The Hip-Dac in comparison as can be seen in the picture is less than half the size but despite this size difference it does a very good job of competing with it it's older stablemate.

Don't get me wrong the Black Label Micro is the better piece of audio hardware but I'd say the rule of diminishing returns plays a part here. If your looking for a solution to pair with just a laptop or smartphone and don't need the power in reserve the Micro gives, then the Hip-Dac will fit the bill.

The Hip-Dac shares the same signature sound, the main difference to me is that the Micro just does everything a bit better, a little more detail in the music, more headroom when listening to harder to drive headphones/earphones and more depth to the bass response.

Listening to my Sennheiser 660s through the 4.4mm balanced was very good, it drove them with no issue, I'd say the main difference was that the Micro just gives more depth feels like it drives them easier at lower volumes.

I also briefly compared to the Fiio M15 which is a little unfair as the Fiio is £1300 compared £150, again though the Hip-Dac competes well. Different sound signature and less power than the Fiio however it doesn't shame itself up against such a highly priced DAP. Similar to the Black label micro, the Fiio M15 just has a bit more of everything but you would expect that with the price difference.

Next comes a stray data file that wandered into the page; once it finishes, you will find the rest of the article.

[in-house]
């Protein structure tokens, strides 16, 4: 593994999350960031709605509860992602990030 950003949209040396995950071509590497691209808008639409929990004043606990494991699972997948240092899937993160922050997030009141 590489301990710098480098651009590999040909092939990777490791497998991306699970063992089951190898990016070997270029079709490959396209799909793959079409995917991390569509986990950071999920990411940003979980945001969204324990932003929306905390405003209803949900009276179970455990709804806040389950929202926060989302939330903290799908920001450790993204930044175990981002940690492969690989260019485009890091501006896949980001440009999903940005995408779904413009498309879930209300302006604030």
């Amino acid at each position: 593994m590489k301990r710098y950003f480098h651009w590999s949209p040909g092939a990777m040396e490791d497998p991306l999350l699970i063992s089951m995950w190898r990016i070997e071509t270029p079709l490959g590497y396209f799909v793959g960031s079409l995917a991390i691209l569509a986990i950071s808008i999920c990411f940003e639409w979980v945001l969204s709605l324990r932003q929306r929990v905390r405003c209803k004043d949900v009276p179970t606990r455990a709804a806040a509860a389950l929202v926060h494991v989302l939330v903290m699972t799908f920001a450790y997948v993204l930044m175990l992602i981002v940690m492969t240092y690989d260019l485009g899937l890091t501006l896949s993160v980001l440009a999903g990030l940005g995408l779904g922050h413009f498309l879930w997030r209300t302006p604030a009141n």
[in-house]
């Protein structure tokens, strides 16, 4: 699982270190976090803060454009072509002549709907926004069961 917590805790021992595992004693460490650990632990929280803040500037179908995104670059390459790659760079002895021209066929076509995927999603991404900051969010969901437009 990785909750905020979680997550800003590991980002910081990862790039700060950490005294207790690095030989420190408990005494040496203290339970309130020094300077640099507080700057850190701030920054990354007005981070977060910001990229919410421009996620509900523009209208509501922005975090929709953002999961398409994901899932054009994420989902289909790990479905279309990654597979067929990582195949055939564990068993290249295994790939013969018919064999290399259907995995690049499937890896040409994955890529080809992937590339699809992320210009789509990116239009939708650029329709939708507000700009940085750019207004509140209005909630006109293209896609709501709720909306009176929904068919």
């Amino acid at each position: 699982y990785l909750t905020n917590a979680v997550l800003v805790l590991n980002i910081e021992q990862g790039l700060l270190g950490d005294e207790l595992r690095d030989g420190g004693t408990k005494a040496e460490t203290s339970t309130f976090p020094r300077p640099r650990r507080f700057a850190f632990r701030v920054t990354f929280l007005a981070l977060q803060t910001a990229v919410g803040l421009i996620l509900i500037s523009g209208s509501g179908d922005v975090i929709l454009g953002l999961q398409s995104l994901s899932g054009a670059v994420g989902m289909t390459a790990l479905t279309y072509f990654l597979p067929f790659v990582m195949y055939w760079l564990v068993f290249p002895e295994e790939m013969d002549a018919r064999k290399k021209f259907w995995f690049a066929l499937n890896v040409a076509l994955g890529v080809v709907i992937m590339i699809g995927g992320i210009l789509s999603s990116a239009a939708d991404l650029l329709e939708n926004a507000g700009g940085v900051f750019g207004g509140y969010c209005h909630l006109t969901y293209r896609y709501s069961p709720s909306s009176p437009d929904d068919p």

Lastly I briefly compared to the Audioquest Dragonfly Cobalt. Both are very good at what they do, the Cobalt has plenty of power to drive the same earphones that I used with the Hip-Dac, the Cobalt to my ears has a slightly warmer presentation with a little more emphasis on the bass response however I would say the mids on the Hip-Dac are more fluid, the highs are very similar.

In all testing I only used my Samsung S20 Ultra with the USB OTG cable, no issues at all. I used the USB Audio Player Pro App which worked as it should with the Hip-Dac.
I only briefly tried the bass boost which does what it says, it's not an option I use on equipment. The Power Match also worked well, giving the Hip-Dac that little extra power if it needs it.

Final Thoughts